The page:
The Planning Commission controversy

Written by Subhash Agrawal | Updated: Oct 7 2004, 05:30am hrs
The controversy over the induction of foreign consultants, economists and sundry other policy types into various committees of the Planning Commission was one of the most needless and exaggerated debates in recent times. Of course, a cross-fertilisation of ideas and inputs is very healthy, but on the other hand it would be naive to think that international agencies and multinational consulting firms do not carry biases or even agendas. These are usually well hidden under a mouthful of slick jargon and earnest presentations, which without necessarily being sinister may not conform to the larger public good. Just like our domestic firms and industry chambers have theirs.

Thus, this is no reason alone to shun them and to deny ourselves of what might be valuable experiences and stories from around the world, just as their hyped pedigree is no reason alone to pick them automatically. Also, it matters very little if the process is informal, formal or somewhere in-between. If the Planning Commission wants to become relevant, much more than a parking slot for out-of-favour bureaucrats or waiting-to-join-IMF economists, then the trick is to tap a wide range of people and institutions for thoughts and perspectives. And in not taking them too seriously in the first place.

It is rather amazing how in India we still treat so-called experts with veneration, despite the lessons we should have learnt from the Enron fiasco (consulting and auditing firms like Mckinsey and Arthur Anderson provided the credibility and gushing press reviews to what was clearly such a huge scam). Just in case some readers are not aware, here are some notable instances where experts have been proven wrong:

The Institute for Public Accuracy, a Washington-based think-tank, has put out an interesting research article called Harvards Best and Brightest Aided Russias Economic Ruin. This article shows how the Harvard Institute for International Developments Russia project (HIID), which played a major role in Russian reforms and advised the Russian government on privatisation, unwittingly facilitated wealth confiscation rather than wealth creation. Russian privatisation, which had substantial input from HIID economists, has fostered the concentration of property in a few and very dubious Russian hands. More than that, many HIID economists were subsequently found to have used their positions and inside knowledge to profit from investments in Russia.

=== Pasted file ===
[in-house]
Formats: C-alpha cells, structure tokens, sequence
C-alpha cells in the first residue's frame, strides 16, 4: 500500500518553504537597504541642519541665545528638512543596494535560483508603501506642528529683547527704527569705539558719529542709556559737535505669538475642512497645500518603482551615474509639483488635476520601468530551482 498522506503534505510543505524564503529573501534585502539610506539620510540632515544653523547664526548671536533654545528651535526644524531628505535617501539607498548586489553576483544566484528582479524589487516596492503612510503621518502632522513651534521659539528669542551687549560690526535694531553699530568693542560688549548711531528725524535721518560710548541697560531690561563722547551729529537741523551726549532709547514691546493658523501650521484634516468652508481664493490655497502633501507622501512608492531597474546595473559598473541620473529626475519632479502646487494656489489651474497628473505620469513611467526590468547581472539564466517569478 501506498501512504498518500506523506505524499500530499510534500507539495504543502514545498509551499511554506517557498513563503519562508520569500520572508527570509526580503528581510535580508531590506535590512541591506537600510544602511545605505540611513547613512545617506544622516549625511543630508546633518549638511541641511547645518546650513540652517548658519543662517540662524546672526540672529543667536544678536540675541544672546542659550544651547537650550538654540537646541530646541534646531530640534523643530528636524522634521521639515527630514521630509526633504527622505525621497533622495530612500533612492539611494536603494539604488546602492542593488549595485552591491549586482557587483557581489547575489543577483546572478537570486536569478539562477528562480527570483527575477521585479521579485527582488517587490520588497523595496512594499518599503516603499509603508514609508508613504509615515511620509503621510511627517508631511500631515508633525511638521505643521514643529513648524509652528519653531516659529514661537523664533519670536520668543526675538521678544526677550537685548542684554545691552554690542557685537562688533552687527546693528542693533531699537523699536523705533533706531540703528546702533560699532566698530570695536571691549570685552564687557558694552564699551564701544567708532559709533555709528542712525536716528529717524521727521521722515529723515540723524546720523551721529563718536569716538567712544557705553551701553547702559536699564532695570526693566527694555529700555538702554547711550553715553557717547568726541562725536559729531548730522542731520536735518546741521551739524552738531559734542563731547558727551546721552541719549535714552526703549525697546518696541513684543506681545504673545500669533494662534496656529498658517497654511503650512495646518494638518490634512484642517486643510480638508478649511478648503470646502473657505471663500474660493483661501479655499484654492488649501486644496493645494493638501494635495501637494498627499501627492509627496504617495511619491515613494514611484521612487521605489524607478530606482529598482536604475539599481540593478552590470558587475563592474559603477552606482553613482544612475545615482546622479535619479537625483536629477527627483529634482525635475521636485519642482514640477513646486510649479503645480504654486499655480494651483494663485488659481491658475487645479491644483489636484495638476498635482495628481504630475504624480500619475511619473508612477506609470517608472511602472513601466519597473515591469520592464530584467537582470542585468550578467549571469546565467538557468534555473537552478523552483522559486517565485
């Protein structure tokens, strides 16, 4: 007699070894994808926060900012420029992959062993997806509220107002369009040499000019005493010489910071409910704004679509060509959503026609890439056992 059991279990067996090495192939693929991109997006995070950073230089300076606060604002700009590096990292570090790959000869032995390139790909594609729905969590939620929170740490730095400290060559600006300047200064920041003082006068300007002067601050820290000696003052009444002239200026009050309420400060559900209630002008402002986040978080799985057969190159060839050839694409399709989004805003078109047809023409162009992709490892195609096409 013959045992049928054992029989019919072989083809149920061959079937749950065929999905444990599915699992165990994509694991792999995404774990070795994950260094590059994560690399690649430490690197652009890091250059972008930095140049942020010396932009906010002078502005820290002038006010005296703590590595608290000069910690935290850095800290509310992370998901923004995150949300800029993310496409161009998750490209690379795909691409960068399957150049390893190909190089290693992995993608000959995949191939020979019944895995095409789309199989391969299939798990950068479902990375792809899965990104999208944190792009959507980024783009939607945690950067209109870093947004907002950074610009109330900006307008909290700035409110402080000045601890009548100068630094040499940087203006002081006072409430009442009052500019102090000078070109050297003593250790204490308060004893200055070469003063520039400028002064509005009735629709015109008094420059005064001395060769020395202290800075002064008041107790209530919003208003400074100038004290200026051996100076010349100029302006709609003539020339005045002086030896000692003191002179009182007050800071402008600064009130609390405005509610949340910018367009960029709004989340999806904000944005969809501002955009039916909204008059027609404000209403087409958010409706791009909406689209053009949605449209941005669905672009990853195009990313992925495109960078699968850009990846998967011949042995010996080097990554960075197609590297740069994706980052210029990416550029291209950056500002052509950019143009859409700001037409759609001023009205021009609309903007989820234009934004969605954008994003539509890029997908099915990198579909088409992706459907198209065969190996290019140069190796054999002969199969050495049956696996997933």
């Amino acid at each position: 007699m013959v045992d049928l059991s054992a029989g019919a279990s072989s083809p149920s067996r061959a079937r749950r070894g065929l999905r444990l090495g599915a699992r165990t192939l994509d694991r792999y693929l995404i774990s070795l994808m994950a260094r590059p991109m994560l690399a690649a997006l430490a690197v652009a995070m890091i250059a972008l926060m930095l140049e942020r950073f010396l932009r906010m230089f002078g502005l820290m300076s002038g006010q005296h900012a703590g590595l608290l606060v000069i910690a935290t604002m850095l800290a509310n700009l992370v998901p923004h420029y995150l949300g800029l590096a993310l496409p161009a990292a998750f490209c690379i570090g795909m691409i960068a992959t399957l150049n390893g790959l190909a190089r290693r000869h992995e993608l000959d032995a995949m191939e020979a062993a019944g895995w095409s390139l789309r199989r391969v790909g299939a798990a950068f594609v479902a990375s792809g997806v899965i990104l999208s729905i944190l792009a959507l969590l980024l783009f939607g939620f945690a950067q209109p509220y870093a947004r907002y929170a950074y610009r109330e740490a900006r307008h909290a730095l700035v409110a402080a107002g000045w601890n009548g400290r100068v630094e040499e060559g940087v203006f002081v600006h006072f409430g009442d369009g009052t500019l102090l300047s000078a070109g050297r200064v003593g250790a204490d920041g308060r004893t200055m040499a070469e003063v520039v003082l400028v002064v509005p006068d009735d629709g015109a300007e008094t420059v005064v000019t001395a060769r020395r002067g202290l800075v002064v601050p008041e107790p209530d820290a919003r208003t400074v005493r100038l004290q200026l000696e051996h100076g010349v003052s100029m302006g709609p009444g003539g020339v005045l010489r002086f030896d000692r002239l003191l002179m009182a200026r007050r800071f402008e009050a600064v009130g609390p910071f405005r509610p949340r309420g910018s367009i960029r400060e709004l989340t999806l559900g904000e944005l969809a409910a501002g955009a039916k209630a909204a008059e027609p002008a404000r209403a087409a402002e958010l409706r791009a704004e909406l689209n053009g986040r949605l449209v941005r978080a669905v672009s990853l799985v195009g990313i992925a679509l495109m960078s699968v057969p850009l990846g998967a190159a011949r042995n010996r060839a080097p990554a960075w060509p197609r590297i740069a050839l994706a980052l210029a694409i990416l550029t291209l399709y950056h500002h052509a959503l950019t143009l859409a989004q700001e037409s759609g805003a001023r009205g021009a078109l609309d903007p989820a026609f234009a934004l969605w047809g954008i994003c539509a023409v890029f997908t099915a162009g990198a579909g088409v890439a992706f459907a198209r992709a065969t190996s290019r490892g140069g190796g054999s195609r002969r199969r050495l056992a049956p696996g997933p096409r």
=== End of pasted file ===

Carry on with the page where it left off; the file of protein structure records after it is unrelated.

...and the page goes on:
If the Commission wants to be relevant, it should tap a wider range of people
Its amazing how we still treat so-called experts with veneration
Remember those crazy and la-la dotcom and IT days of the last decade At its height, the Clinton-Gore administration sanctioned expenditures of billions of dollars on technology and computers in primary schools. Why Because at that time there were many academic studies, later revealed to have been funded generously by Microsoft, Intel and Compaq, that showed how use of computers in schools was essential to building a competitive nation. The press was bombarded with seductive stories of the new knowledge economy. It now turns out that, as in fact many have always known or suspected, there are serious developmental risks posed by overload of computers in childhood. Kids need creative play and outdoor experiences far more than sitting in front of a monitor. In fact, some recent studies even suggest there be a moratorium on use of computers in elementary education.

For those who think that global consulting firms know best, here is an interesting query: What is common between Southland Corporation (the ex-owner of 7-11 stores), Swissair and Sears One, these were highly successful businesses once that later filed for bankruptcy. Second, their demise was brought on by radical changes suggested by Mckinsey.

And of course, this gem from the head of Decca Recording Company when they rejected the Beatles in 1962...We dont like their sound, and guitar music is on the way out. That was one costly misjudgement.

These are just a few of the thousands of examples out there, both in India and abroad. The clear lesson here is that experts are often wrong, and sometimes big time, even though they go around pretending otherwise. Yes, by all means India should have a genuinely dynamic and wide policy debate and this debate should include many voices, but the country also needs to develop a healthy disrespect for either public claims or the printed word or sophisticated mannerisms.

The author is editor of India Focus